I told the senator that I hadn't heard anyone mention any possibility of a Russia-China space partnership.
"Course you haven't heard anyone say it," the senator said, "because I'm the one who just said it!"
Griffin, NASA's new leader, promises he'll hurry up the development of the shuttle's replacement. But on the shuttle's retirement, he hasn't budged. He's sticking to 2010. The first phase of the Vision is uncompromising: The old spaceship must be put out to pasture.
The Gravity of the Situation
ROBERT PARK, A UNIVERSITY OF MARYLAND PHYSICIST and longtime critic of manned spaceflight (let robots do it, he says), thinks the Vision is really a "poison pill." It's an attempt, he suspects, to create a spaceflight agenda that's so expensive that the next administration will kill it and get the blame for nixing our long-promised journey to the stars.
"They know that manned spaceflight is just about at an end," Park said. "There's just about no place else to go. It's too expensive; it's too dangerous."
Park might be on the pessimistic end of the spectrum, but he touches on some undeniable truths. We've already landed on the moon six times with a dozen people. Mars is never closer than 35 million miles, and needless to say it's a moving target, so any trip there is a real hike. Venus is an oven, hot enough to liquefy a spaceship. Jupiter's nifty moons are ridiculously distant and immersed in lethal Jovian radiation. The solar system is full of toxic, frozen, sterile worlds, and beyond the solar system you've got a whole lot of nothin' before you reach the next star (26 trillion miles away, if that means anything to you).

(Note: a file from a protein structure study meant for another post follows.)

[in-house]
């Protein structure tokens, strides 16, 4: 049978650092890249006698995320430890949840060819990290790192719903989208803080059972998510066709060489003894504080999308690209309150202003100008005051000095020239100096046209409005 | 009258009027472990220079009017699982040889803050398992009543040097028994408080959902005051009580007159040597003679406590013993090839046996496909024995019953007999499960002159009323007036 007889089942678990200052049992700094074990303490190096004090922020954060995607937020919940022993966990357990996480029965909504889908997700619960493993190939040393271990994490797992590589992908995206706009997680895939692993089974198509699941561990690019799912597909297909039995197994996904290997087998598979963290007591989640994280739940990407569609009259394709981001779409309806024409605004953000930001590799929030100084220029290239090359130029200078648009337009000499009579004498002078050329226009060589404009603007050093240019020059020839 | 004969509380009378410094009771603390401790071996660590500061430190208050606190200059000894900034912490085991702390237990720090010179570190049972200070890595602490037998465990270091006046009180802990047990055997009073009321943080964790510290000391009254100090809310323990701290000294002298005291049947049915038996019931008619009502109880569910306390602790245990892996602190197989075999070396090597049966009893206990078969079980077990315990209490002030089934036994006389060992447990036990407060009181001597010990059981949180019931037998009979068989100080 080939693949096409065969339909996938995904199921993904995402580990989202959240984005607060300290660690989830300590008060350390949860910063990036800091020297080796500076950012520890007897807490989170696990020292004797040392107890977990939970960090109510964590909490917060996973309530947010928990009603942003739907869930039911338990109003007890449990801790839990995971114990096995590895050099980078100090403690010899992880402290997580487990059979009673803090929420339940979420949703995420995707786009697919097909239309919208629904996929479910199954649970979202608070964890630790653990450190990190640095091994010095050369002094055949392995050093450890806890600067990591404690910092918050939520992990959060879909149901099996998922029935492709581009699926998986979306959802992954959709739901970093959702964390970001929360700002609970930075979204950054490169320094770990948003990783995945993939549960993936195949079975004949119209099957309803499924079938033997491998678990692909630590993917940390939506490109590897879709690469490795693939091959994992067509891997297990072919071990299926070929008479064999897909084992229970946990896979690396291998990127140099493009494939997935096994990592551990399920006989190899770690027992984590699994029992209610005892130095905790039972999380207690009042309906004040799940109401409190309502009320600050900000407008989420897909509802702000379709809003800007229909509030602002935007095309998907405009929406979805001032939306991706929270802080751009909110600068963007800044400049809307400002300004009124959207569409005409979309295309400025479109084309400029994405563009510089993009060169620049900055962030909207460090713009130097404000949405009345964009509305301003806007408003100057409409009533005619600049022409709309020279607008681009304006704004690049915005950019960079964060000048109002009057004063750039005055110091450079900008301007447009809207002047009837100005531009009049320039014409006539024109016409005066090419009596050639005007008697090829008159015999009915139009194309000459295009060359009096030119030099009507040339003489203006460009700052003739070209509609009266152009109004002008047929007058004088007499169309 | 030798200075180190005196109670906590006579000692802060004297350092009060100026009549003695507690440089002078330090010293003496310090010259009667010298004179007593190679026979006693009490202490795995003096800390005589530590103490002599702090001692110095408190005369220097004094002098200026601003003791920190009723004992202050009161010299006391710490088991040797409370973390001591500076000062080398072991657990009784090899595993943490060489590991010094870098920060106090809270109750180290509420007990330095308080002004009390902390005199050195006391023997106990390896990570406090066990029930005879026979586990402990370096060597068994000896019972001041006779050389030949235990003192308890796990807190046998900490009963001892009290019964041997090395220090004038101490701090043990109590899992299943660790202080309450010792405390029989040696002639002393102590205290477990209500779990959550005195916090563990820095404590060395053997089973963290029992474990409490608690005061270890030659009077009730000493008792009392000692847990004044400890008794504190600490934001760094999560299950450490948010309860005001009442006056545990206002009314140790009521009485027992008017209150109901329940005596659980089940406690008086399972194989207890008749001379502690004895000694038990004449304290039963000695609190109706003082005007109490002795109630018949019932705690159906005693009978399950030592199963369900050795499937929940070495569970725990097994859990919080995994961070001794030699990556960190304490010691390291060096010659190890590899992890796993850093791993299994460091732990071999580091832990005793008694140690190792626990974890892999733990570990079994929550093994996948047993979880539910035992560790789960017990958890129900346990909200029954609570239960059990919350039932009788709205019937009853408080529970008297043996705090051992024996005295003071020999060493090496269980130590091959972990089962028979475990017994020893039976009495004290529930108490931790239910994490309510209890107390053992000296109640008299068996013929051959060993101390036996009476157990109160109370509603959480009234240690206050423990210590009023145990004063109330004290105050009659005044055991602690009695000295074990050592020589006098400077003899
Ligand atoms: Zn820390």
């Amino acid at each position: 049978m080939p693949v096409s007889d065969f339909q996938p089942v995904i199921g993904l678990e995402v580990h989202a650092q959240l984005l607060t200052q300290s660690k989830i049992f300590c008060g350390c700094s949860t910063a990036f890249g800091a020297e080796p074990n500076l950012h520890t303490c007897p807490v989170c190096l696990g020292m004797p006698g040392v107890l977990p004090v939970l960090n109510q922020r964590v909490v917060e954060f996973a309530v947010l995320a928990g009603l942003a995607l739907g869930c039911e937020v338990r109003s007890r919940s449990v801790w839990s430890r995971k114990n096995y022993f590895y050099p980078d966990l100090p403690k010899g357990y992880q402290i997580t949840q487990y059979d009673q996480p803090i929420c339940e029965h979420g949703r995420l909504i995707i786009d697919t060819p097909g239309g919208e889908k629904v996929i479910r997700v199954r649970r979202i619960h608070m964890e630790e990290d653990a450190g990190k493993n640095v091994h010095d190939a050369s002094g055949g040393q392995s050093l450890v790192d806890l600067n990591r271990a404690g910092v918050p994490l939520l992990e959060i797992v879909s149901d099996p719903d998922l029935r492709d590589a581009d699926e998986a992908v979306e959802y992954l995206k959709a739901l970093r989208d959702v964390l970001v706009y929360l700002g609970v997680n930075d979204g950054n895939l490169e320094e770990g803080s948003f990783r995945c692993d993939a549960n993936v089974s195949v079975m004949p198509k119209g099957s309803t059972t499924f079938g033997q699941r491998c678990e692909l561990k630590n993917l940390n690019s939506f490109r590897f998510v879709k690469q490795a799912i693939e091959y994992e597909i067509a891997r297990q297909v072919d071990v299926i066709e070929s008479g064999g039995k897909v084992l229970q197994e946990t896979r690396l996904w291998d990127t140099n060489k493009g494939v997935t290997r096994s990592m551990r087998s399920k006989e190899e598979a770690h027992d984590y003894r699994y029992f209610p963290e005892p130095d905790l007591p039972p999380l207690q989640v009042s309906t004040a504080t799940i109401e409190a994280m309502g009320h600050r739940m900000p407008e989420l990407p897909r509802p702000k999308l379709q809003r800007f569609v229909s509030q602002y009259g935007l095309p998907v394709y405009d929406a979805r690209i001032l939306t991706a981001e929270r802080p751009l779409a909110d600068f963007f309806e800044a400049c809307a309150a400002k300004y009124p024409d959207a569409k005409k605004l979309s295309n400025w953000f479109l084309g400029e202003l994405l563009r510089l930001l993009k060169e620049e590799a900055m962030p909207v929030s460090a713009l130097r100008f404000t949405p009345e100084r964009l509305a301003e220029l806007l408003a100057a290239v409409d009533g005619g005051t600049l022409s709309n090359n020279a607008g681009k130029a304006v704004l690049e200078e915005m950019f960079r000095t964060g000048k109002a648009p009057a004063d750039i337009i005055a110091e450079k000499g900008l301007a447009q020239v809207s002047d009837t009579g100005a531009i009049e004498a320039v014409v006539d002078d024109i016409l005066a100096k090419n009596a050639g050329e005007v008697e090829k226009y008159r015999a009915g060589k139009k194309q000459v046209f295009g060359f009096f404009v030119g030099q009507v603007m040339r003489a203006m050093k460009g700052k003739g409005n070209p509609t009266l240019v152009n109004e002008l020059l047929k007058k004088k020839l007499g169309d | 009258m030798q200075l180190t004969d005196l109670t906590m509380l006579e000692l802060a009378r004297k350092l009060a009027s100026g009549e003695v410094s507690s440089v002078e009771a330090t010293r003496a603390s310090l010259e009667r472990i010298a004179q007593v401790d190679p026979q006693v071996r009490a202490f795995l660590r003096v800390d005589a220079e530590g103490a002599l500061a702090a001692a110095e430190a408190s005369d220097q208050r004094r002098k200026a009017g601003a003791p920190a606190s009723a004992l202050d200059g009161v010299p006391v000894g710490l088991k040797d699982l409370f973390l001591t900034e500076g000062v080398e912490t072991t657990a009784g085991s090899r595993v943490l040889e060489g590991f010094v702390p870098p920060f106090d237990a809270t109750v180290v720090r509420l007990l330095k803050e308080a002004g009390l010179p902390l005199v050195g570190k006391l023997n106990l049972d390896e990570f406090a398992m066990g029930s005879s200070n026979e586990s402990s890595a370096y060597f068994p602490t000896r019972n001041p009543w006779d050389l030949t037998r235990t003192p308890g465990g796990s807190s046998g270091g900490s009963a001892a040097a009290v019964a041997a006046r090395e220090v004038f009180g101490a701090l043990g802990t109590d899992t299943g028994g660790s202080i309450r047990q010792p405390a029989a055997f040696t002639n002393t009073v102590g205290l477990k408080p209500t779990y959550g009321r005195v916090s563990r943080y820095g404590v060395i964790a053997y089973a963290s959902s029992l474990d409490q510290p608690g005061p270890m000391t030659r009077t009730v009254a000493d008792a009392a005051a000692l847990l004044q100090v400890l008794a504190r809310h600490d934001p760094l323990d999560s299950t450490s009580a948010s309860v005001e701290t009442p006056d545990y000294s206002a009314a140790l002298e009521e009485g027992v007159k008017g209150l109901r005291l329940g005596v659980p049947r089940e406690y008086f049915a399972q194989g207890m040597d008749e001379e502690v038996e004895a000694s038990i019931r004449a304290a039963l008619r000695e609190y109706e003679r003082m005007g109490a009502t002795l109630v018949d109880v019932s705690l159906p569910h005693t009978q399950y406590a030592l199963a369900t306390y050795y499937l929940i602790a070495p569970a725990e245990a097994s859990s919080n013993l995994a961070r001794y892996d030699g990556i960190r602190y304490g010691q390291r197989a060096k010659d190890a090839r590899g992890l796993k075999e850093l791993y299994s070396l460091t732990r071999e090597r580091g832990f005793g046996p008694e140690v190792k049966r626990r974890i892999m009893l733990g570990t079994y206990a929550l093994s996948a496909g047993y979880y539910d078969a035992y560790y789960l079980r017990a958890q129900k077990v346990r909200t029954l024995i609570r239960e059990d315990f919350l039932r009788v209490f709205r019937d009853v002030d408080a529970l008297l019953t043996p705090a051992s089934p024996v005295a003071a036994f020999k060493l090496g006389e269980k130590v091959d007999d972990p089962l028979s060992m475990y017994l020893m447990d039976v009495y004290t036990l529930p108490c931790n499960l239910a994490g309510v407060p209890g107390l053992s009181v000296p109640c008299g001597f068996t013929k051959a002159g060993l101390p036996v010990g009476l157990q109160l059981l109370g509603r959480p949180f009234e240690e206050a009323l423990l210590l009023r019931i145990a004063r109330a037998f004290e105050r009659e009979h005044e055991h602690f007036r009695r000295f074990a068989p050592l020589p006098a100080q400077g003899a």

If that isn't discouraging enough, "empty space" is shot through with particles racing from the sun and the outer reaches of the galaxy. Space can fry a person. On the surface of Earth we're under a protective blanket of sorts, the planet's magnetic field, but in interplanetary space, you're on your own. You need SPF 1,000,000.
Just getting something into orbit is no easy feat. You need to go 17,000 mph to reach orbital velocity. Worse, you then have to find a way to return to Earth and come to a stop. Consider this description of spaceflight in the Columbia Accident Investigation Report:
"There is great risk in placing human beings atop a machine that stores and then burns millions of pounds of dangerous propellants. Equally risky is having humans then ride the machine back to Earth while it dissipates the orbital speed by converting the energy into heat, much like a meteor entering Earth's atmosphere."
Those two sentences summarize the two shuttle disasters. In 1986, an O-ring on one of Challenger's solid rocket boosters failed during the fiery ascent, and led to an explosion. Two years ago, a breach in a protective panel allowed the heat of Columbia's reentry to penetrate the spacecraft.
The laws of physics never go away, as the president's science adviser, John Marburger, is quick to point out. Marburger helped craft the Vision and sell it to President Bush. Marburger doesn't talk about the "final frontier," "man's destiny," etc. He's a physicist, someone who looks as though he could translate any question into a mathematical equation. He's rather gravity-obsessed.